Europe

Into a Time Warp – Guarda Village in Lower Engadine Valley, Switzerland

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The beautiful deep-cut Engadine valley in Switzerland originates at the foot of the Rhaetian Alps towards the south of the country and extends towards the north-west, up to the Austrian border. The river Inn runs all along the valley and then enters Austria, where it joins the Danube.   The north-eastern region of this valley, lying between Zernez and Martina is called the Lower Engadine and it falls in the canton of Graubunden of Switzerland.

While most travelers / tourists visit the famous resort town of St. Moritz in this region, the real gems are hidden further up on the mountain sides, terraces and in the valleys, which visitors often overlook.IMG_7347aThese little villages tucked in the remote valleys are unique because of various reasons. Apart from the fact that majority of the population in these villages speak the archaic Romansch language (close to Latin), these villages have also retained a few vestiges from an ancient culture that is not found in any other place in Switzerland.

In some of the villages, the ancient tradition of the Chalandamarz is observed – a tradition that involves young boys chasing away winter and its “evil spirits” by going around the streets, loudly clanking large cow bells and singing songs heralding spring. Now how incredibly charming is that!

The remoteness and relative isolation of these villages has largely contributed to the preservation of their culture and way of life. And needless to say, this region is incredibly scenic; almost fairytale like. But then which place in Switzerland isn’t?

Guarda is once such village, which we visited during our 25 day trip of Switzerland. The village is often also referred to as the Schellenursli, from a famous children’s story set in this village.

From St. Moritz, which we used as our base, we went on a scenic train journey towards Guarda, higher up on the mountains; travelling north east, through the spectacular Lower Engadine valley. After we reached Guarda Station (which is a few hundred feet below Guarda Village) we took a small ‘Post Bus’ further up to Guarda Comun (village) and then explored the village on foot.

Now there couldn’t have been a more spectacular setting for this small village of 60+ heritage houses. Located 5,400feet above sea level and over 1000 feet above the floor of the valley, it is perched high up on a broad sundrenched terrace. The village is closed to traffic, so you don’t find any vehicles there, which adds to the old world charm of this place. The most significant structure to greet you first is the old church with its tall steeple.IMG_7334IMG_7391IMG_7366IMG_7309IMG_7341aIMG_7388IMG_7322IMG_7350eIMG_7357aSurrounded by beautifully decorated old houses, you feel you have stepped into a page from a fairytale book. All you need to do next is lose yourself in the maze of cobblestoned streets and narrow lanes and be surprised at every turn.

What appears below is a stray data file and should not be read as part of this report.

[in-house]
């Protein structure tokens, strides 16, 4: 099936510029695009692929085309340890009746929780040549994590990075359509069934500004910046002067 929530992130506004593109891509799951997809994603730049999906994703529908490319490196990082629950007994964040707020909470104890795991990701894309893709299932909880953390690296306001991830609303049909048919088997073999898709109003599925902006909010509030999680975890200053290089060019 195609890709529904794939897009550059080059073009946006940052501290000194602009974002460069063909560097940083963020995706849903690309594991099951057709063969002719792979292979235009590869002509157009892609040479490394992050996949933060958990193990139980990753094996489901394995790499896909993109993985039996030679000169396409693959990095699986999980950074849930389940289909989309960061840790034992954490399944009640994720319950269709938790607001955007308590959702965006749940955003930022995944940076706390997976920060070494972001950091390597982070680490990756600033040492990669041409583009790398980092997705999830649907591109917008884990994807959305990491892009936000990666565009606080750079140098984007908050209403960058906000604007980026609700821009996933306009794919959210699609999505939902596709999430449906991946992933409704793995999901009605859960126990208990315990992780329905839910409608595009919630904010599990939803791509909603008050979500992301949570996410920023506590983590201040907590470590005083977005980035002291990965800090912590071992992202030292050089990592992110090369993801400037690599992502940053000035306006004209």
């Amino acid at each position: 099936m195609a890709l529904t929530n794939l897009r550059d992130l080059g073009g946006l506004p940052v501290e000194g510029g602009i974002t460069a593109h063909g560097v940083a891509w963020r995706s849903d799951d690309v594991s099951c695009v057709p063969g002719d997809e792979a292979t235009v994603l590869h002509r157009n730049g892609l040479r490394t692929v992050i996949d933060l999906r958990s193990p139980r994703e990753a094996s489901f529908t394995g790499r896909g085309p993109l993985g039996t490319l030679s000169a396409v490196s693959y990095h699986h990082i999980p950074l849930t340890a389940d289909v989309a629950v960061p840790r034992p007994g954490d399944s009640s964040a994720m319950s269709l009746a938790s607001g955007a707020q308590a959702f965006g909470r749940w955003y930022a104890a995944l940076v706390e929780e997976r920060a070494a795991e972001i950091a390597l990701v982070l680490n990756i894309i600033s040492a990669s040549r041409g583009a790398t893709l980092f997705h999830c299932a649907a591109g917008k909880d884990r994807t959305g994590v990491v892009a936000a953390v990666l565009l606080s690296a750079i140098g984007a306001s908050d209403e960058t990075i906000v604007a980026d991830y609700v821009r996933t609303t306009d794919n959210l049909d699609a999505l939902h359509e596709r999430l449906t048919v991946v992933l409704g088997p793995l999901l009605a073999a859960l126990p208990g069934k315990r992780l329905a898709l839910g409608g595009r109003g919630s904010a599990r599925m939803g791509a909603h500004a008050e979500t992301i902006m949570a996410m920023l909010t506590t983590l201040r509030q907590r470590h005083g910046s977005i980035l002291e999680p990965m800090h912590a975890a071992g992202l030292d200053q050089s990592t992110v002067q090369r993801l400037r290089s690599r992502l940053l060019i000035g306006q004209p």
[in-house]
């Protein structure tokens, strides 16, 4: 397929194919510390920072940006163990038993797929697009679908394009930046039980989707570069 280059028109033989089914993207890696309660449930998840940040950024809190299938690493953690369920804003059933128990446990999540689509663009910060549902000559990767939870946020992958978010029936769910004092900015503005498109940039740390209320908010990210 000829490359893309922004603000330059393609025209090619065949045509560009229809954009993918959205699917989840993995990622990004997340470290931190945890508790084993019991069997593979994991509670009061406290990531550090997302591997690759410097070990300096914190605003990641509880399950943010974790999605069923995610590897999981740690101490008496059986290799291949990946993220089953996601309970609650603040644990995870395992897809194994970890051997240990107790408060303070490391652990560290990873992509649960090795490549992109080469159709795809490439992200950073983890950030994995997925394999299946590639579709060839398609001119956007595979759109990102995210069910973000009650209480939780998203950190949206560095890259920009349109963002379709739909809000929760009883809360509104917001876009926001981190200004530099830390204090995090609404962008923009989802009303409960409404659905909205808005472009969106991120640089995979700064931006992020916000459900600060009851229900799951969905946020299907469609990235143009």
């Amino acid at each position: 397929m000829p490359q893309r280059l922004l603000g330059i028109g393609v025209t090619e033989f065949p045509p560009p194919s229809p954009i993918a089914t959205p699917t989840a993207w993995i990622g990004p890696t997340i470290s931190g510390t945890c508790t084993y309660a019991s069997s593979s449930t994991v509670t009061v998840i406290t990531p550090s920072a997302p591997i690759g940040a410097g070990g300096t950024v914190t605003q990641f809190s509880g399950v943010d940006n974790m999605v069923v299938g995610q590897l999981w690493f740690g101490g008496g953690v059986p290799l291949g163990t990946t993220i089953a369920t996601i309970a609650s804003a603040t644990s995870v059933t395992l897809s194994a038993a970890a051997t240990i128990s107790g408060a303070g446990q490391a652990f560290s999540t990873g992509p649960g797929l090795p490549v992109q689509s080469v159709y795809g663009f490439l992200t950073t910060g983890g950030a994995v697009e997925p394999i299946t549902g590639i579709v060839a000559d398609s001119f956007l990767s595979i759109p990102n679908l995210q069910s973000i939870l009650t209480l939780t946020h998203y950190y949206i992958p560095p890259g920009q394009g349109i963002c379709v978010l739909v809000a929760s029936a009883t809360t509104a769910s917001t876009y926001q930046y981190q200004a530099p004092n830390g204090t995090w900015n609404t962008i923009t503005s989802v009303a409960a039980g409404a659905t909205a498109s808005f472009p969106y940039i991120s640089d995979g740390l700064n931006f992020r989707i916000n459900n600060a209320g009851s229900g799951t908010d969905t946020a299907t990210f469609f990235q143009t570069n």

The unique feature of this village are the magnificent and well preserved ‘Sgrafitto’ houses, with beautifully painted facades dating back to the first half of the 17th century CE. The houses, built of stone, lime and wood, have thick coarsely plastered walls washed in white/off white/ light brown, which provide an ideal background for murals executed predominantly in subtle pastel colors and shades. While ‘Sgraffito’ decorations are sometimes freehand paintings and stencils executed on plaster, more often these are etchings in which the outer layer of plaster, while it is still wet, is consummately scrapped away in beautiful and complex patterns to create the images.IMG_7361aIMG_7362dIMG_7367IMG_7374IMG_7382IMG_7384IMG_7386cIMG_7387aAnd many houses have interesting messages / aphorisms on the wall, etched in Romasnsch or Latin, which Peter Hessler, the American author and journalist, who I had read earlier, has interpreted for us.IMG_7358IMG_7403For example on one wall it says in Romansch, “Trust in God, fulfill your duty, then you have nothing to fear”’. A wall in another house reads: “We build beautiful houses on earth and know well we won’t be living here forever. But we seldom think about the place where we’ll be spending eternity.”

Food for thought indeed!

And finally on the way out, as we proceed for our hike to the Ardez village, we pass through a house whose ‘Sgraffito’ inscription says “Out of everybody who passes by, who are you?”

Who am I? Well that is a fundamental existential question I guess…IMG_7674IMG_7418The houses generally have small and deep windows in the upper floors, wooden or wrought iron hanging balconies, large wooden bay windows and massive arched doors on the ground floor.

There is a GPS-based “Guarda Village Tour” app which is an interactive way to discover the village. There are fifteen selected stations which provide useful information about the village, its history and present reality, the landscape as well as interesting information on the arts and crafts of Guarda.IMG_7393IMG_7398

IMG_7403IMG_7404IMG_7407IMG_7415IMG_7417It was a perfect day for our trip. The mountain weather was sunny and sparkling. As we leisurely walked through the serpentine thoroughfare and cobbled street and lanes, we admired the beautifully restored houses that still preserve wall paintings and decorated doors and windows from over 300 years back.

Apart from taking in the crisp mountain air and drinking fresh cold water tapped from springs, we also admired the views of the magnificent mountains, valleys, the meadows below and the pastures high up.IMG_7434IMG_7399IMG_7414IMG_7421aIMG_7424IMG_7425

Travel tips: